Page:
Cervical Cancer

Cervical Cancer, Human Papilloma Virus (HPV) and
the Emergence of HPV Vaccination

Cervical cancer is the 9th common cancer that occurs in females in Singapore. A female has a lifetime risk of 0.68% to have cervical cancer. The demographic age occurrence has a bimodal peak, typically affects the age group of 30-34 and 80-84.

Risks factors of Cervical Cancer

  • Human Papilloma Virus (HPV)
  • Multiple sexual partners
  • Early age of being sexually active
  • Smoker
  • Prolonged used of oral contraceptive pills (more than 5 years)
  • Low immune system

Human Papilloma Virus (HPV)

Human Papilloma Virus (HPV) is the main culprit of cervical cancer in women. It also increases the risks of genital warts, anal cancer, and throat cancer in both females and males. In a female, it can also cause cancers of the vagina and vulva.

There are over 150 related types of HPV viruses. It can be transmitted via close skin contact, typically via sexual contact. Hence, HPV infection is one of the sexually transmitted diseases. Infected individuals can show no symptoms nor signs.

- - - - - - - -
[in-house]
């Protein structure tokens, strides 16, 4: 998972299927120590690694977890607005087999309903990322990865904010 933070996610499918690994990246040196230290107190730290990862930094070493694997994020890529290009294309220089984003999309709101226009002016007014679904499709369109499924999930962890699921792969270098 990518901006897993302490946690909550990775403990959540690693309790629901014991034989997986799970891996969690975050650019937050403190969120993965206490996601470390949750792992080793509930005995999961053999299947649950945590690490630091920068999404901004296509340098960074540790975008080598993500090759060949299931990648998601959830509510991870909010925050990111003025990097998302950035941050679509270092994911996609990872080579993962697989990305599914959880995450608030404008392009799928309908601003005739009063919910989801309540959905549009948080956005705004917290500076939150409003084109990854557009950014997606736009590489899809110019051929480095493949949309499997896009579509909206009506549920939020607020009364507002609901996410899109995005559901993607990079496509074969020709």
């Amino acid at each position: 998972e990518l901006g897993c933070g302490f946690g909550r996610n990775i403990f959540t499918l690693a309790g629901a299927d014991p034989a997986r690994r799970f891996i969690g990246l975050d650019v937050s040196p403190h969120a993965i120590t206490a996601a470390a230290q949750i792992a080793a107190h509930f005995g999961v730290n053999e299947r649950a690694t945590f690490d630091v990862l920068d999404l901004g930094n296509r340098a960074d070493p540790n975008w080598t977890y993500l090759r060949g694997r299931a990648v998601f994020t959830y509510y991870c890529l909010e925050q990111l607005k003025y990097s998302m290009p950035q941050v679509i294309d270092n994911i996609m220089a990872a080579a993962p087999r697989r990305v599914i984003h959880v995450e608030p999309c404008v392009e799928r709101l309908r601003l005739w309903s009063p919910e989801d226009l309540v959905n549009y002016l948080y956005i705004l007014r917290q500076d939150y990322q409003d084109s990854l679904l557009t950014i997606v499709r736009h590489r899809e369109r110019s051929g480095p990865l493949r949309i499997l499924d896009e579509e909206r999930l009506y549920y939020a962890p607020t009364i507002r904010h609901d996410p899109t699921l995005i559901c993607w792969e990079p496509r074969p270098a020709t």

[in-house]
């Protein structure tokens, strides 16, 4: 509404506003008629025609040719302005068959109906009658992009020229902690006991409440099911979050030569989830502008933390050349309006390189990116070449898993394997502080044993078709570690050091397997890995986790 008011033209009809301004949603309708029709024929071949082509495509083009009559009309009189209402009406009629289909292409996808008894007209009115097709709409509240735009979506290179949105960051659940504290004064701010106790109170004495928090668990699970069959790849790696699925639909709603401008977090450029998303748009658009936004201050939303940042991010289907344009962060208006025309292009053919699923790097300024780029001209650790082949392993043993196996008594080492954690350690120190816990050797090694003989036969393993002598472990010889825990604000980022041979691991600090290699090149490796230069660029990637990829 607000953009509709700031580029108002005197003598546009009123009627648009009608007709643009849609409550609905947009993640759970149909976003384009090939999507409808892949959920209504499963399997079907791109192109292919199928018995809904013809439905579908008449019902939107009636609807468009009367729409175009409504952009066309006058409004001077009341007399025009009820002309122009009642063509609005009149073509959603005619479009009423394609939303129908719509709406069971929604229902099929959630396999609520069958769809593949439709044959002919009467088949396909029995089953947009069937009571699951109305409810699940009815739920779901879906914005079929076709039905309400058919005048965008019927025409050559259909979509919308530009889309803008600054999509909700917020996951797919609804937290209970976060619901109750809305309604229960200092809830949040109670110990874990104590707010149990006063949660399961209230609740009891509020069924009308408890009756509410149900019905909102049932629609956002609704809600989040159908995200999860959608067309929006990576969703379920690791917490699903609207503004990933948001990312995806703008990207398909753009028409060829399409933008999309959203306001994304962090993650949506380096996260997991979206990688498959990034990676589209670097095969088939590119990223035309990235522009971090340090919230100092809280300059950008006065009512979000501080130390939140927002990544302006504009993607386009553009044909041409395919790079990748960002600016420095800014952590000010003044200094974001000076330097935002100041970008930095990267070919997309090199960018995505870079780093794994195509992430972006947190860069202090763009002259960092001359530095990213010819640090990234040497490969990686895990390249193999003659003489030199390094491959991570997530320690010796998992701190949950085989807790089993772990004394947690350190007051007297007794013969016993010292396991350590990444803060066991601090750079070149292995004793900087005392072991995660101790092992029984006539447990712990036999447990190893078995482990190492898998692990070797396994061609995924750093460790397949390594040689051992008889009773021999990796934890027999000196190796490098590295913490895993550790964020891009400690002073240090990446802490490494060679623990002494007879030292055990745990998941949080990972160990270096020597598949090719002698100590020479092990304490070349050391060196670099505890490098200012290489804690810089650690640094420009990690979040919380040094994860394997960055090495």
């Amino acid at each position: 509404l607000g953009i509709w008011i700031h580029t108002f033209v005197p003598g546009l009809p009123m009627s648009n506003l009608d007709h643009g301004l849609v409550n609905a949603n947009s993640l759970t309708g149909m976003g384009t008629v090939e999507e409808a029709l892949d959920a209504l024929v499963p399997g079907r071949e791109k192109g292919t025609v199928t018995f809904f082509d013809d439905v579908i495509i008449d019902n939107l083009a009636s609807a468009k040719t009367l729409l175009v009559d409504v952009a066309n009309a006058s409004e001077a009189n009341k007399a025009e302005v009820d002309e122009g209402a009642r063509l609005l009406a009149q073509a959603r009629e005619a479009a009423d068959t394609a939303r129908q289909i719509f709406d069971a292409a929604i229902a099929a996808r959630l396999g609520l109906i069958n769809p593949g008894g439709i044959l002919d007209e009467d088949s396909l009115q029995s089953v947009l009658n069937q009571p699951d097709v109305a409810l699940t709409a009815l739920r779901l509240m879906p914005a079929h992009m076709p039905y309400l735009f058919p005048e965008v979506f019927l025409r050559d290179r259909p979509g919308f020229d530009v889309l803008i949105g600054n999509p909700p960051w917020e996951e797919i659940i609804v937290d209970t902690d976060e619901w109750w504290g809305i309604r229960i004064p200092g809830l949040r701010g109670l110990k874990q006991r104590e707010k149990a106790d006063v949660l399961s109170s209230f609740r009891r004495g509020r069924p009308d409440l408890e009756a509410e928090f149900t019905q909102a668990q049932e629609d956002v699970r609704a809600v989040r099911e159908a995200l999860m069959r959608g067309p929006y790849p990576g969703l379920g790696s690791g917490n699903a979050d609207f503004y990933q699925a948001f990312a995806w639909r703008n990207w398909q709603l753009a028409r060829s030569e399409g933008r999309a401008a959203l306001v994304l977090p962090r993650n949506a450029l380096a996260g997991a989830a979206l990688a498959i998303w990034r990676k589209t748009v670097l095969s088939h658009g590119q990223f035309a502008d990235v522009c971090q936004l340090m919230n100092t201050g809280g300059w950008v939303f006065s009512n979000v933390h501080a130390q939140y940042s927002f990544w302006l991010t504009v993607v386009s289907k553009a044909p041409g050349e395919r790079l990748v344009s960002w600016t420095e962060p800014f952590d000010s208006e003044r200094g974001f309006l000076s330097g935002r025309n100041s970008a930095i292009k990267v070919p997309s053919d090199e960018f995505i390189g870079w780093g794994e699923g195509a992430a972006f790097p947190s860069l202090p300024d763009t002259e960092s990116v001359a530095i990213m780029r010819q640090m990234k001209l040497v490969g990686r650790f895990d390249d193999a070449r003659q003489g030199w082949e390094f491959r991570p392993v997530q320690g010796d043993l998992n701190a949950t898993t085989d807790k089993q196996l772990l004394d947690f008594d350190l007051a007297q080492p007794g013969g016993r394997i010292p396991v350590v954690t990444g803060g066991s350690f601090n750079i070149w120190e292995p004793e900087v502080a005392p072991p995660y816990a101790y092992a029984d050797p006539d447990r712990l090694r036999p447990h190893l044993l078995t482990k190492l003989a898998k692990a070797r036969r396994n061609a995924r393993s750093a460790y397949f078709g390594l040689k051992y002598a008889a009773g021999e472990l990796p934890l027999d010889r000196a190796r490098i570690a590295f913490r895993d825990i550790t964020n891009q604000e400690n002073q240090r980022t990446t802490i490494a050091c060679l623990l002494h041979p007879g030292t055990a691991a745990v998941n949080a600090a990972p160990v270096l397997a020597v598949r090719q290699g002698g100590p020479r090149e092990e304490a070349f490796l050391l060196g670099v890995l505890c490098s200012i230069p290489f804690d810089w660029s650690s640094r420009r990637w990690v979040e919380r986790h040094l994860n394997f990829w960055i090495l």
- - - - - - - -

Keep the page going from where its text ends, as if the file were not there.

Local Guidelines

Ministry of Health (MOH) Singapore guideline-recommended screening of HPV every 5 years in women above the age of 30. Ladies between the age of 25-29 who are sexually active before is advisable for HPV screening via pap smear.

It is advisable for ladies who are sexually active to undergo pap smears every 3 years until the age of 65.

HPV Vaccinations

The risks of HPV infection can be reduced with HPV (HPV-9 Valent) vaccination

HPV (Gardasil 9-valent) vaccination covers the 9 common strains of HPV.
HPV type 6 and 11: can cause genital warts in both male and female
HPV 16,18, 31,33, 45, 52, 58: can cause cervical, vulva and vagina cancers in female. They can cause anal cancer in both male and female

It is recommended for unvaccinated males and females from ages 9-26. Although anyone who is above the age group still may benefit from the vaccination.

It is a highly recommended vaccination for risk reduction of cervical cancer.

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